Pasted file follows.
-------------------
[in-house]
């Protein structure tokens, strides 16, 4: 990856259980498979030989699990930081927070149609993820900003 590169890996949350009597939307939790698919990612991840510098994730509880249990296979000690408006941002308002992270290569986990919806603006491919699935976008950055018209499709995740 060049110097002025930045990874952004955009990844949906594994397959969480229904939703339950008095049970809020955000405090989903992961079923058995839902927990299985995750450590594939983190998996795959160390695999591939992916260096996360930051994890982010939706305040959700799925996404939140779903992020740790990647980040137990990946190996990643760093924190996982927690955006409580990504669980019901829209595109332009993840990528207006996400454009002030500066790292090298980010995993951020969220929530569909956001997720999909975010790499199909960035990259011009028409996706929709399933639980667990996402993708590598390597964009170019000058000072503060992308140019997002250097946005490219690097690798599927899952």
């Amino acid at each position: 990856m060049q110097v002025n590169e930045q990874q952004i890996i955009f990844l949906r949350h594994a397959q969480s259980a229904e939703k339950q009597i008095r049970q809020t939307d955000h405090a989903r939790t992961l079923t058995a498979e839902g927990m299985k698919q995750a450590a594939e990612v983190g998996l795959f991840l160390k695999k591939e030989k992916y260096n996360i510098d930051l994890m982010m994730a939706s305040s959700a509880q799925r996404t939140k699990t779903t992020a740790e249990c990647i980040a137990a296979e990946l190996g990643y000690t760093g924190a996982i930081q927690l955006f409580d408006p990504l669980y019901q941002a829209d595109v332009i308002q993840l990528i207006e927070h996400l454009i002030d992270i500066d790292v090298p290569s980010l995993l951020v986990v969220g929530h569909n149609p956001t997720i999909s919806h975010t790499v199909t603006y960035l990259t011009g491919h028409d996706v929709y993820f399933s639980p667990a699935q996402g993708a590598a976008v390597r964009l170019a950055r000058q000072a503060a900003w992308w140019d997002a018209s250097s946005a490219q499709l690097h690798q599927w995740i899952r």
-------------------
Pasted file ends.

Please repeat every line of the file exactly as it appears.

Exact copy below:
[in-house]
């Protein structure tokens, strides 16, 4: 990856259980498979030989699990930081927070149609993820900003 590169890996949350009597939307939790698919990612991840510098994730509880249990296979000690408006941002308002992270290569986990919806603006491919699935976008950055018209499709995740 060049110097002025930045990874952004955009990844949906594994397959969480229904939703339950008095049970809020955000405090989903992961079923058995839902927990299985995750450590594939983190998996795959160390695999591939992916260096996360930051994890982010939706305040959700799925996404939140779903992020740790990647980040137990990946190996990643760093924190996982927690955006409580990504669980019901829209595109332009993840990528207006996400454009002030500066790292090298980010995993951020969220929530569909956001997720999909975010790499199909960035990259011009028409996706929709399933639980667990996402993708590598390597964009170019000058000072503060992308140019997002250097946005490219690097690798599927899952």
């Amino acid at each position: 990856m060049q110097v002025n590169e930045q990874q952004i890996i955009f990844l949906r949350h594994a397959q969480s259980a229904e939703k339950q009597i008095r049970q809020t939307d955000h405090a989903r939790t992961l079923t058995a498979e839902g927990m299985k698919q995750a450590a594939e990612v983190g998996l795959f991840l160390k695999k591939e030989k992916y260096n996360i510098d930051l994890m982010m994730a939706s305040s959700a509880q799925r996404t939140k699990t779903t992020a740790e249990c990647i980040a137990a296979e990946l190996g990643y000690t760093g924190a996982i930081q927690l955006f409580d408006p990504l669980y019901q941002a829209d595109v332009i308002q993840l990528i207006e927070h996400l454009i002030d992270i500066d790292v090298p290569s980010l995993l951020v986990v969220g929530h569909n149609p956001t997720i999909s919806h975010t790499v199909t603006y960035l990259t011009g491919h028409d996706v929709y993820f399933s639980p667990a699935q996402g993708a590598a976008v390597r964009l170019a950055r000058q000072a503060a900003w992308w140019d997002a018209s250097s946005a490219q499709l690097h690798q599927w995740i899952r």